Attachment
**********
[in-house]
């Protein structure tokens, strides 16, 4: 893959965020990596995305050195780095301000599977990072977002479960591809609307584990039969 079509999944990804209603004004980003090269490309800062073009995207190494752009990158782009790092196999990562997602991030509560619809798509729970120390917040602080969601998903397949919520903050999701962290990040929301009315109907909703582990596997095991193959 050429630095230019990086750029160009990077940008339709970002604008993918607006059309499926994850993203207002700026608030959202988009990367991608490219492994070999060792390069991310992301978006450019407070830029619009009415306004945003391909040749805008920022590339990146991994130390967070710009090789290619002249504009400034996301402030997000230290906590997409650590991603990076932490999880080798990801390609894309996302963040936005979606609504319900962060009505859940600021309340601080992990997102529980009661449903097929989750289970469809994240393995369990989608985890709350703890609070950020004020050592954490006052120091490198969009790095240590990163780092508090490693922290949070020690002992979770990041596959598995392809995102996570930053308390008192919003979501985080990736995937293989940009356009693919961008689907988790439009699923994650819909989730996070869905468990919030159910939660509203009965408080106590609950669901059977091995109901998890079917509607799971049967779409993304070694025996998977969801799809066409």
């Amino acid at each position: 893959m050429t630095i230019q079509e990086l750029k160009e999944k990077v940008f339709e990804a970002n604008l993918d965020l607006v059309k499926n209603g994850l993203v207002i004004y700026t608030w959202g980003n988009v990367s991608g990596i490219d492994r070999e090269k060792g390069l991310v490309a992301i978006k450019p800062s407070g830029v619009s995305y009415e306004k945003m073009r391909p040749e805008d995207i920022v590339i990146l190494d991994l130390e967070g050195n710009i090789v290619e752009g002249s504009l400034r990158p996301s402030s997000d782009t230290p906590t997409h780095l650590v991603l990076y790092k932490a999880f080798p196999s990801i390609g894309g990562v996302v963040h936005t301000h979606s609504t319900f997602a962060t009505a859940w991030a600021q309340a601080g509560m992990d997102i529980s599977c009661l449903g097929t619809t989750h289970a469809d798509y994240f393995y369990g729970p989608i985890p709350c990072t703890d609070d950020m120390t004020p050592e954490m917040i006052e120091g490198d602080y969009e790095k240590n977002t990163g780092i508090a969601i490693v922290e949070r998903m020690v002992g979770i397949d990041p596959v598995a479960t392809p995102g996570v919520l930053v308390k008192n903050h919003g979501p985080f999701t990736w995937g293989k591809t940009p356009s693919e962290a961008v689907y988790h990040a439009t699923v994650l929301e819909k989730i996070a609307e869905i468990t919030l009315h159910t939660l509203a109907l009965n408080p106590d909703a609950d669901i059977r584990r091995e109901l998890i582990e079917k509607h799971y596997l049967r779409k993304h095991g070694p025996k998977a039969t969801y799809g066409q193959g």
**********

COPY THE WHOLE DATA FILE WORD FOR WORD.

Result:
[in-house]
């Protein structure tokens, strides 16, 4: 893959965020990596995305050195780095301000599977990072977002479960591809609307584990039969 079509999944990804209603004004980003090269490309800062073009995207190494752009990158782009790092196999990562997602991030509560619809798509729970120390917040602080969601998903397949919520903050999701962290990040929301009315109907909703582990596997095991193959 050429630095230019990086750029160009990077940008339709970002604008993918607006059309499926994850993203207002700026608030959202988009990367991608490219492994070999060792390069991310992301978006450019407070830029619009009415306004945003391909040749805008920022590339990146991994130390967070710009090789290619002249504009400034996301402030997000230290906590997409650590991603990076932490999880080798990801390609894309996302963040936005979606609504319900962060009505859940600021309340601080992990997102529980009661449903097929989750289970469809994240393995369990989608985890709350703890609070950020004020050592954490006052120091490198969009790095240590990163780092508090490693922290949070020690002992979770990041596959598995392809995102996570930053308390008192919003979501985080990736995937293989940009356009693919961008689907988790439009699923994650819909989730996070869905468990919030159910939660509203009965408080106590609950669901059977091995109901998890079917509607799971049967779409993304070694025996998977969801799809066409």
């Amino acid at each position: 893959m050429t630095i230019q079509e990086l750029k160009e999944k990077v940008f339709e990804a970002n604008l993918d965020l607006v059309k499926n209603g994850l993203v207002i004004y700026t608030w959202g980003n988009v990367s991608g990596i490219d492994r070999e090269k060792g390069l991310v490309a992301i978006k450019p800062s407070g830029v619009s995305y009415e306004k945003m073009r391909p040749e805008d995207i920022v590339i990146l190494d991994l130390e967070g050195n710009i090789v290619e752009g002249s504009l400034r990158p996301s402030s997000d782009t230290p906590t997409h780095l650590v991603l990076y790092k932490a999880f080798p196999s990801i390609g894309g990562v996302v963040h936005t301000h979606s609504t319900f997602a962060t009505a859940w991030a600021q309340a601080g509560m992990d997102i529980s599977c009661l449903g097929t619809t989750h289970a469809d798509y994240f393995y369990g729970p989608i985890p709350c990072t703890d609070d950020m120390t004020p050592e954490m917040i006052e120091g490198d602080y969009e790095k240590n977002t990163g780092i508090a969601i490693v922290e949070r998903m020690v002992g979770i397949d990041p596959v598995a479960t392809p995102g996570v919520l930053v308390k008192n903050h919003g979501p985080f999701t990736w995937g293989k591809t940009p356009s693919e962290a961008v689907y988790h990040a439009t699923v994650l929301e819909k989730i996070a609307e869905i468990t919030l009315h159910t939660l509203a109907l009965n408080p106590d909703a609950d669901i059977r584990r091995e109901l998890i582990e079917k509607h799971y596997l049967r779409k993304h095991g070694p025996k998977a039969t969801y799809g066409q193959g």